The Supreme Court’s decision in Scott v. Harris has quickly become a staple in many Civil Procedure courses, and small wonder. The cinematic high-speed car chase complete with dash-cam video and the Court’s controversial treatment of that video evidence seem tailor-made for classroom discussion. As is often true with instant classics, however, splashy first impressions can mask a more complex state of affairs. At the heart of Scott v. Harris lies the potential for a radical doctrinal reformation: a shift in the core summary judgment standard undertaken to justify a massive expansion of interlocutory appellate jurisdiction in qualified immunity cases. Scott is about much more than perceptions of video evidence. The case marks an inflection point in summary judgment practice for all qualified immunity cases, a new direction in the collateral order doctrine, and a potential change of course in the core summary judgment standard that could erode the pathway to trial for plaintiffs in all settings.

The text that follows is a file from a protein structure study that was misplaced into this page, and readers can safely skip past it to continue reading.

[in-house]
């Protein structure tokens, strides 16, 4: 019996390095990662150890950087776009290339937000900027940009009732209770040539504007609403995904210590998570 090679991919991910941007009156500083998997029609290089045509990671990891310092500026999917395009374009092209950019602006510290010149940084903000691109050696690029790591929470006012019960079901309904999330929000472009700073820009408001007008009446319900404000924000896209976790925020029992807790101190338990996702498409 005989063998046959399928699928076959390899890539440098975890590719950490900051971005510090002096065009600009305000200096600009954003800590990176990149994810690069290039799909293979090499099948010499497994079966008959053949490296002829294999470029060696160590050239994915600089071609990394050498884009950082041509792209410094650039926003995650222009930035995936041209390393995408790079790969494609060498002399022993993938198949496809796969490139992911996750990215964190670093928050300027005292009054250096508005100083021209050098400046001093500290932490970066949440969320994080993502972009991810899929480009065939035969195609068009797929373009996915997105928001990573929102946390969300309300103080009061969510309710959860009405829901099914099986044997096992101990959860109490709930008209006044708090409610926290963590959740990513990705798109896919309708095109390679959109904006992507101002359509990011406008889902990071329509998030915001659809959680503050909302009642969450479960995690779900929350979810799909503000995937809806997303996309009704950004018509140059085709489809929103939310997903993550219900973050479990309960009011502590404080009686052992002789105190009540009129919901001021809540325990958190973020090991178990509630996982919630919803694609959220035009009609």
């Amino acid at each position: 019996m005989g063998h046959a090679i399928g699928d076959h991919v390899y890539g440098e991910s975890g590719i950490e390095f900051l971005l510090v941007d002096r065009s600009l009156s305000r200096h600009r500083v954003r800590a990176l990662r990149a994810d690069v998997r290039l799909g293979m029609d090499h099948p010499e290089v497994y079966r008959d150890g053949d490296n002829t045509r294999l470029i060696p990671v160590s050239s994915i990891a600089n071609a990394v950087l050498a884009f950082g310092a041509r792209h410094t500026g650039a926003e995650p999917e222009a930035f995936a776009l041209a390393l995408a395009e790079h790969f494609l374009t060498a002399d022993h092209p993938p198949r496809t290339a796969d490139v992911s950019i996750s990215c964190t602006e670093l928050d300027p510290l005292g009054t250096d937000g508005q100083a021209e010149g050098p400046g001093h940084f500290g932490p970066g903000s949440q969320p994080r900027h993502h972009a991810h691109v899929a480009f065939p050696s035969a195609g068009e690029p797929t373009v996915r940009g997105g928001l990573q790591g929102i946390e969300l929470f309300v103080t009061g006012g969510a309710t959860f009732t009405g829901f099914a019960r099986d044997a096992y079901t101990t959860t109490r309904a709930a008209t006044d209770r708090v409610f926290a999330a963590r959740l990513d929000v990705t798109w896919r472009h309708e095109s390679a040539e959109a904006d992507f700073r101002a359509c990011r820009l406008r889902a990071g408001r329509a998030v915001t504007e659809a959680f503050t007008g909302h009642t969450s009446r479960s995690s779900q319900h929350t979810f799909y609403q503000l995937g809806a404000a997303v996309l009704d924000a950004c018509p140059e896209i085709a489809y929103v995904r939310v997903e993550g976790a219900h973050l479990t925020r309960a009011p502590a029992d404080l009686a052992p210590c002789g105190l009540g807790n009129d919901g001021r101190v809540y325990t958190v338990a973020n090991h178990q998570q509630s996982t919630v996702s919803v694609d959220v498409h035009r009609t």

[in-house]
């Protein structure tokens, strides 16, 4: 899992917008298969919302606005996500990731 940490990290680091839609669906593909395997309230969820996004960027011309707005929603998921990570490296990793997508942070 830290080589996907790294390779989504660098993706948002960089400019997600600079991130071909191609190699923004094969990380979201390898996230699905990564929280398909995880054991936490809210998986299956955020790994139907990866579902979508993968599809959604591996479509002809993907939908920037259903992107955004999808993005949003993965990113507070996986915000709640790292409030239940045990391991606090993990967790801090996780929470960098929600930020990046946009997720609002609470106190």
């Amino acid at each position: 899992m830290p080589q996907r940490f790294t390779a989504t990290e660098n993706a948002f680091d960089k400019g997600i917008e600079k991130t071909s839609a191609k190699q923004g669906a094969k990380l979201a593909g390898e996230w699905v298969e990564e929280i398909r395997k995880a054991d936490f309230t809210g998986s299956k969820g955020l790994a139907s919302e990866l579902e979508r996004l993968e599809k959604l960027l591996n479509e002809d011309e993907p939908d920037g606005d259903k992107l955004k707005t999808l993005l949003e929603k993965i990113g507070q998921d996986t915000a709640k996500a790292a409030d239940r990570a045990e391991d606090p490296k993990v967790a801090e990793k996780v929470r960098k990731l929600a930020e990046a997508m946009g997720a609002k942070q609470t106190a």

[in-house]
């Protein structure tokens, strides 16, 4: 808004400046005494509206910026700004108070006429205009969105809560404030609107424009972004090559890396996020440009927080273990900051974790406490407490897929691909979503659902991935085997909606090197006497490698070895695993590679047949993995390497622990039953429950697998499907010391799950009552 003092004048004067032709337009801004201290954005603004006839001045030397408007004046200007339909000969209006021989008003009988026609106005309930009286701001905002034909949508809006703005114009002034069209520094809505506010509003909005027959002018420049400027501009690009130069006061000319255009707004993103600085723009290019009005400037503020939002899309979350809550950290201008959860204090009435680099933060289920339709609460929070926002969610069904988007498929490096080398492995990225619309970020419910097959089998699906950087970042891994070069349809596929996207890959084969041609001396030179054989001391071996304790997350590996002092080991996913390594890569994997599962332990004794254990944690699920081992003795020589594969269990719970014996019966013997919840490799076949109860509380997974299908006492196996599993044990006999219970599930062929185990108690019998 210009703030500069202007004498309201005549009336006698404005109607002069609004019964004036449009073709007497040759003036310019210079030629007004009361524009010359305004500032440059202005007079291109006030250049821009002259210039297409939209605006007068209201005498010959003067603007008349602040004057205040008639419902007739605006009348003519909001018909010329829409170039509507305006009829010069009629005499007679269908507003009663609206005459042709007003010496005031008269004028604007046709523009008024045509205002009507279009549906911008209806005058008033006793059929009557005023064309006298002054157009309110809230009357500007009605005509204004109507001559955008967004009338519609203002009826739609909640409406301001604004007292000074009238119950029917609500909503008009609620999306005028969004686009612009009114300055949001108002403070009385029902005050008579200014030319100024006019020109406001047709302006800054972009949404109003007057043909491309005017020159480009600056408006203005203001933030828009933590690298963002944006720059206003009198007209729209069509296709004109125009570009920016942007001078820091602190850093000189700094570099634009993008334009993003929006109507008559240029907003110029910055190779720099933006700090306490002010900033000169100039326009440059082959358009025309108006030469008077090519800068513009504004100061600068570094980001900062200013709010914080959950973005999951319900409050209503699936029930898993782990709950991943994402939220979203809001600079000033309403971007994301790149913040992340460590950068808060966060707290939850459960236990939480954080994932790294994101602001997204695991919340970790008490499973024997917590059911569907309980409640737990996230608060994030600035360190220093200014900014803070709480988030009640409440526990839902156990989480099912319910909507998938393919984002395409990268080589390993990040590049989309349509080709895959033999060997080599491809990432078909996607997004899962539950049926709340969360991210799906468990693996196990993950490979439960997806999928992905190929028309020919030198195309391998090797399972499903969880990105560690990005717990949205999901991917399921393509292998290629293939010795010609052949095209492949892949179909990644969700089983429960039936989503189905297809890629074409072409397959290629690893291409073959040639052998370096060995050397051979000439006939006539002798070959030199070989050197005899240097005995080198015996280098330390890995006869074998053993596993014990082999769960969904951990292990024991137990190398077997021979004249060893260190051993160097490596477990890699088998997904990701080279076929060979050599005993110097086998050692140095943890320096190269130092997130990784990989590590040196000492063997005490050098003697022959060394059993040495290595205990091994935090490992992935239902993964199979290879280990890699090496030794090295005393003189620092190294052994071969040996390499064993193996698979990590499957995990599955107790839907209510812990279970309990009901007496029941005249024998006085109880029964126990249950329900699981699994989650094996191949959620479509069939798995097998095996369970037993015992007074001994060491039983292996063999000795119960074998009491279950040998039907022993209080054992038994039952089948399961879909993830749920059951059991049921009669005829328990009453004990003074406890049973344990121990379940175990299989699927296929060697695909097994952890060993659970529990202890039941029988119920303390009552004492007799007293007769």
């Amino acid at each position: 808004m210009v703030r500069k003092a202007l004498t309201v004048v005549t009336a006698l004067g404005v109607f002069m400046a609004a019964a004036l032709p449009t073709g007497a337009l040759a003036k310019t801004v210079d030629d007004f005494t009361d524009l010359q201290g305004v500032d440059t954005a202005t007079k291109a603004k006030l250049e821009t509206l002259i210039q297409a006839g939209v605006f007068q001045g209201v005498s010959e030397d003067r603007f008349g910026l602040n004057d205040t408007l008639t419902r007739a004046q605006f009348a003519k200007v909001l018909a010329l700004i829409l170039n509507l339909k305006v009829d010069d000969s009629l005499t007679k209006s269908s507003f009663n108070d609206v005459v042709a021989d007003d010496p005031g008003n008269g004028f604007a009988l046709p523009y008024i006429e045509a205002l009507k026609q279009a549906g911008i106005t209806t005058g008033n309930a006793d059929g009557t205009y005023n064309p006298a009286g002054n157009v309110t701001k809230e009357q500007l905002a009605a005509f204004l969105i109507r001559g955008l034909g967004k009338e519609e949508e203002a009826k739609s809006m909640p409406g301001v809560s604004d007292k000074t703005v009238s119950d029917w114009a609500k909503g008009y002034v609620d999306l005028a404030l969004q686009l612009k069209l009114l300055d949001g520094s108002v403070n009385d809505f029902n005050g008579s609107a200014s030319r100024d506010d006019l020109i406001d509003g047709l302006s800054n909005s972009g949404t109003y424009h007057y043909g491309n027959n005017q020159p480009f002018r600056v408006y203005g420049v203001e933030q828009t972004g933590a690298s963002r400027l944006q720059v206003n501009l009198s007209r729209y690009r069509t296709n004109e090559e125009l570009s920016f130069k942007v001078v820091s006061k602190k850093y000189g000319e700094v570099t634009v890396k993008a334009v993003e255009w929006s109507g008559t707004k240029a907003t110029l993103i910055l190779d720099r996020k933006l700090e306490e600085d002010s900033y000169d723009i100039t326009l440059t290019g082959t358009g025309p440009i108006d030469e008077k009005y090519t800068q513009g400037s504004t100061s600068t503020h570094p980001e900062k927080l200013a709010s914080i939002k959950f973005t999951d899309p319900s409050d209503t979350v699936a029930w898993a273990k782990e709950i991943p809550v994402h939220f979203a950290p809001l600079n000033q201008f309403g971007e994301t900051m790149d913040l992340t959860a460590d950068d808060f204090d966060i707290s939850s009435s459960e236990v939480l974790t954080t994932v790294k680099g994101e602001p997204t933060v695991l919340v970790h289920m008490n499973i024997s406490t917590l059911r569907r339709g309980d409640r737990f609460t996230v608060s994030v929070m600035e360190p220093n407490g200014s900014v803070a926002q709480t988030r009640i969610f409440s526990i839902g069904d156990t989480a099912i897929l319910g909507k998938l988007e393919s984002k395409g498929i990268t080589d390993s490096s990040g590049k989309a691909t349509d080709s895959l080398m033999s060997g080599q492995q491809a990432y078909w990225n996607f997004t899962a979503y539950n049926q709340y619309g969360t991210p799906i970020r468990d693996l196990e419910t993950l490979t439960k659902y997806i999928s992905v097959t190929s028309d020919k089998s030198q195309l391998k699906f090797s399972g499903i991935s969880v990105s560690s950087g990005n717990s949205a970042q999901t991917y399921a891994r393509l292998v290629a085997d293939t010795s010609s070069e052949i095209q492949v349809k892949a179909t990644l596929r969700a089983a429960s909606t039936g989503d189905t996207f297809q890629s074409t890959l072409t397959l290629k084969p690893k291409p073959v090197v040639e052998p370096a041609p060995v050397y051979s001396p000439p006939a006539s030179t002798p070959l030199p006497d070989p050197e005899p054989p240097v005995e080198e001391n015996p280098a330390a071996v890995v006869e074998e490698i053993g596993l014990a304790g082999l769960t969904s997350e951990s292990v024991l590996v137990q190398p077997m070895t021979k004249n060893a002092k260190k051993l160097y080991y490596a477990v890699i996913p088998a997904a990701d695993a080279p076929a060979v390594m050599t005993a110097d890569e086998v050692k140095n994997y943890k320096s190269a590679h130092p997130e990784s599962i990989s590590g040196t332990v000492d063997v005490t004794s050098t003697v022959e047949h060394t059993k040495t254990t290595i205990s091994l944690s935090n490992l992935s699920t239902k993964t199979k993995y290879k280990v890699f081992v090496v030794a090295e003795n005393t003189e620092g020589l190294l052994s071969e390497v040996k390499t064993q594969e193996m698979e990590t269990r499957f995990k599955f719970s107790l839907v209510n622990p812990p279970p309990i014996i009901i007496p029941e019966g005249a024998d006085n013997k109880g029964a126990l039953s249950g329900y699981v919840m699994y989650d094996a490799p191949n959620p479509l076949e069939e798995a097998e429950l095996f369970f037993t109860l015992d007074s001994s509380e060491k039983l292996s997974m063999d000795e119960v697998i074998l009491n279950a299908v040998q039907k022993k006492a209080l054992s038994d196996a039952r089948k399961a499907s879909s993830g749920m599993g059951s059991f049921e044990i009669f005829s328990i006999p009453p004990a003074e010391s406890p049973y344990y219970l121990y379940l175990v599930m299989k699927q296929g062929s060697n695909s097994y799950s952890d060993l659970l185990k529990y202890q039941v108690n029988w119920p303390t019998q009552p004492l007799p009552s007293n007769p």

Federal Rules of Civil Procedure, Rule 56, constitutional law, Fourth Amendment, Supreme Court of the United States, SCOTUS, Scott v. Harris, Plumhoff v. Rickard, Romo v. Largen, genuine dispute of material fact, every reasonable inference, pure question of law
Nevada Law Journal
Wolff, Tobias Barrington, "Scott v. Harris and the Future of Summary Judgment" (2015). Faculty Scholarship at Penn Law. 1631.
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